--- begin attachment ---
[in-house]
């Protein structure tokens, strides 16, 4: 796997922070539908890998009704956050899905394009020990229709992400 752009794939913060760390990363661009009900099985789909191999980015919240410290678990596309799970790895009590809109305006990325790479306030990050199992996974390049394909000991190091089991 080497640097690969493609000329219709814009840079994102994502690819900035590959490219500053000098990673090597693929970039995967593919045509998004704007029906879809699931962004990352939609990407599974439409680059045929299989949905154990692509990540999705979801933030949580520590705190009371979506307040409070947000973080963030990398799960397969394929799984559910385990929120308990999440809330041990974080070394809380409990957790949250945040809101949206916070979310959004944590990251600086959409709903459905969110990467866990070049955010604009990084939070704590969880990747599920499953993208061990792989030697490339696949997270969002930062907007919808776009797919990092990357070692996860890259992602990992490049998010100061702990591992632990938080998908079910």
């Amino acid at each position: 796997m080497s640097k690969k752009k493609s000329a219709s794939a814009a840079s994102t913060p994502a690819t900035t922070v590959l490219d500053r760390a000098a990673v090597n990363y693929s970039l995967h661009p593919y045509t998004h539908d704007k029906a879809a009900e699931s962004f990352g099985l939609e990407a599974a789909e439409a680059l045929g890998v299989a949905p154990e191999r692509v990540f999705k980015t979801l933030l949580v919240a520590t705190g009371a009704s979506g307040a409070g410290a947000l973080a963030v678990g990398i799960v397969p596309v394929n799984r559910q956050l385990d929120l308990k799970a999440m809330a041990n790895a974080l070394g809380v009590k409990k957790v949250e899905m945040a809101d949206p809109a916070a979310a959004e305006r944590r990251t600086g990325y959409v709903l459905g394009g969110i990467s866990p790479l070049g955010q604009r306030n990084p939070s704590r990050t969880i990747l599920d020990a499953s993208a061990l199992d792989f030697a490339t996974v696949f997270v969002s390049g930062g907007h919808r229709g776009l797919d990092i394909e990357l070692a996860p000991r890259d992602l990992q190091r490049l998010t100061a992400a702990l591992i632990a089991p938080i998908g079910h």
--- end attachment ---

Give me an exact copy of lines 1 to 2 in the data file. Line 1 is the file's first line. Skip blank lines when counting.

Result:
[in-house]
């Protein structure tokens, strides 16, 4: 796997922070539908890998009704956050899905394009020990229709992400 752009794939913060760390990363661009009900099985789909191999980015919240410290678990596309799970790895009590809109305006990325790479306030990050199992996974390049394909000991190091089991 080497640097690969493609000329219709814009840079994102994502690819900035590959490219500053000098990673090597693929970039995967593919045509998004704007029906879809699931962004990352939609990407599974439409680059045929299989949905154990692509990540999705979801933030949580520590705190009371979506307040409070947000973080963030990398799960397969394929799984559910385990929120308990999440809330041990974080070394809380409990957790949250945040809101949206916070979310959004944590990251600086959409709903459905969110990467866990070049955010604009990084939070704590969880990747599920499953993208061990792989030697490339696949997270969002930062907007919808776009797919990092990357070692996860890259992602990992490049998010100061702990591992632990938080998908079910």